Next up for the Peppermill Resort Casino after bringing online a $9.7 million geothermal well that will account for 100 percent of the property's heating needs this winter?
Using the geothermal heat source to generate up to a third of the resort's power needs.
The idea to add to the property's existing geothermal capabilities a geothermal well was dug at the property in the 1980s came about after completion of the property's new Tuscany Tower and spa/pool-area expansion, says Dean Parker, executive director of facilities.
An existing geothermal well, a relatively shallow and low-temperature source, was capped during the massive tower expansion project, and as it was brought back online it provided about 30 percent of the resort's heating needs, much to the surprise of Peppermill executives.
"We knew it would help us on the heat side, but we didn't know how much it would help us," Parker says. "If we went deeper and found hotter water, what could we do? We knew natural gas isn't going to get any cheaper."
Drilling commenced, as did some sleepless nights as the cost of drilling closed in on $4 million without locating a hot water resource.
"When we drilled down 4,400 feet, and we had a dry well, we had a heart attack," Parker says. "There were no guarantees that when we drilled we would hit hot water. It was a huge risk for the ownership."
Drilling at depth requires liquid mud to keep the drill bit lubricated and cool, and the heat at such extreme depths baked the drilling mud into cement, which filled small fissures in the rock surrounding the bore hole and kept geologists from discovering any water. Once the hole was "scrubbed" of the drilling mud, and the mud was pumped back to the surface, 175-degree water began flowing.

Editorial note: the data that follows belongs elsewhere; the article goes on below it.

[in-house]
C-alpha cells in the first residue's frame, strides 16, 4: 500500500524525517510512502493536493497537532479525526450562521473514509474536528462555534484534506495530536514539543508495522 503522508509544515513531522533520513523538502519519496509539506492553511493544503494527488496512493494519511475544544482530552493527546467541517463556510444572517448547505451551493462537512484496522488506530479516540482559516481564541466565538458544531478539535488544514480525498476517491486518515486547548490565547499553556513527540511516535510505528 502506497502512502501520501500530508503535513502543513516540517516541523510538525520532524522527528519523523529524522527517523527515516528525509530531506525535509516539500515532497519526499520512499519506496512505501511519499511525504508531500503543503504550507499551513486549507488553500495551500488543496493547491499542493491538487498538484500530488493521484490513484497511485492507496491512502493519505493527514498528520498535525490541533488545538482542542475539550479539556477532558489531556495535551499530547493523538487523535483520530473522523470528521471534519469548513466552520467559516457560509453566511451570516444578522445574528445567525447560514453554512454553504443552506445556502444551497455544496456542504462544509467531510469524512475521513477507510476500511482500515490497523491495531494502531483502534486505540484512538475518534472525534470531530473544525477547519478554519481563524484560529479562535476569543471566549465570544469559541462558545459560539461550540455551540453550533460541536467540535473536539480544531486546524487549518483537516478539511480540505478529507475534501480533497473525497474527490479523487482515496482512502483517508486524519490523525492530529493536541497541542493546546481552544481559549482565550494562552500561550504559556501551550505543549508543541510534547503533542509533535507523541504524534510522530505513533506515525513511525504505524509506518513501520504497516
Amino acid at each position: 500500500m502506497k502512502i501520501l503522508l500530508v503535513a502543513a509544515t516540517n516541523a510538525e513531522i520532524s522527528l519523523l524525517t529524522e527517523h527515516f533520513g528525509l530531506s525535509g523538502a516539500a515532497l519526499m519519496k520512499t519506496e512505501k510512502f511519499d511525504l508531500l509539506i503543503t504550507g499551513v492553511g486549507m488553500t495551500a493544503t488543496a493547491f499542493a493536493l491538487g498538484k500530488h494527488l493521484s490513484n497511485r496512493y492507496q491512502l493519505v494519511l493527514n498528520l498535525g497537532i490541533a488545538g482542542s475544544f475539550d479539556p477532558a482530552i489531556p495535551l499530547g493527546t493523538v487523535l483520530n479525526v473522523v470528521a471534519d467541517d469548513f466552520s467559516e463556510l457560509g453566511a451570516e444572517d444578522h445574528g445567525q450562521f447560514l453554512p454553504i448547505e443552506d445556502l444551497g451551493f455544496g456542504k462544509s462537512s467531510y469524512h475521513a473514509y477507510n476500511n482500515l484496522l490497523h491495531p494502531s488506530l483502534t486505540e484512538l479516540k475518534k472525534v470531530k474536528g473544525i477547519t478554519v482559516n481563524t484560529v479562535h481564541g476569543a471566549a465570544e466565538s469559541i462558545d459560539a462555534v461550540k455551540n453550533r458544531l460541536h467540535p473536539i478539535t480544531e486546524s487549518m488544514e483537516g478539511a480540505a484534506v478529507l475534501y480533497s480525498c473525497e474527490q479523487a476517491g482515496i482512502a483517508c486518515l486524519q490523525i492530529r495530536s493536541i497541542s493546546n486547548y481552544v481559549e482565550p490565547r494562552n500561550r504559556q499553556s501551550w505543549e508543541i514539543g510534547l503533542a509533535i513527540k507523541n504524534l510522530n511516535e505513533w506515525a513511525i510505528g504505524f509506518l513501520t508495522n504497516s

"It just shot up like a geyser, and we knew we had a very good well," Parker says.
The new well is 4,421 feet deep basically reaching down to sea level. The well flows naturally, or under artesian power, at 1,250 gallons a minute. Since that flow rate overpowered the existing reinjection well, where discharge water is returned to the source so the source is not depleted, another reinjection well was drilled and 1,500 feet of piping was laid through the property's parking lots.
Thousands of feet of hot- and return-water piping also snake through the bowels of the casino. Parker expects that the Peppermill won't need to use any of its four massive boilers this winter a conservative cost savings of $1.9 million annually.
"We feel we have enough heating capacity on this geothermal well to heat the entire campus," Parker says.
The system was designed with 20 to 30 percent additional capacity as well, in case the property undergoes expansion again.
Peppermill engineers now are contemplating power generation from the geothermal well. The resort's needs are significant, about nine to 10 megawatts annually. The well could account for about three to four megawatts of power.
Supplemental power could best be used during peak power periods, such as hot summer days, when rates from NV Energy are higher.
"We are looking at something that would be a supplement, and that in itself would be a huge savings. It is vital for us to control the energy we use," Parker says.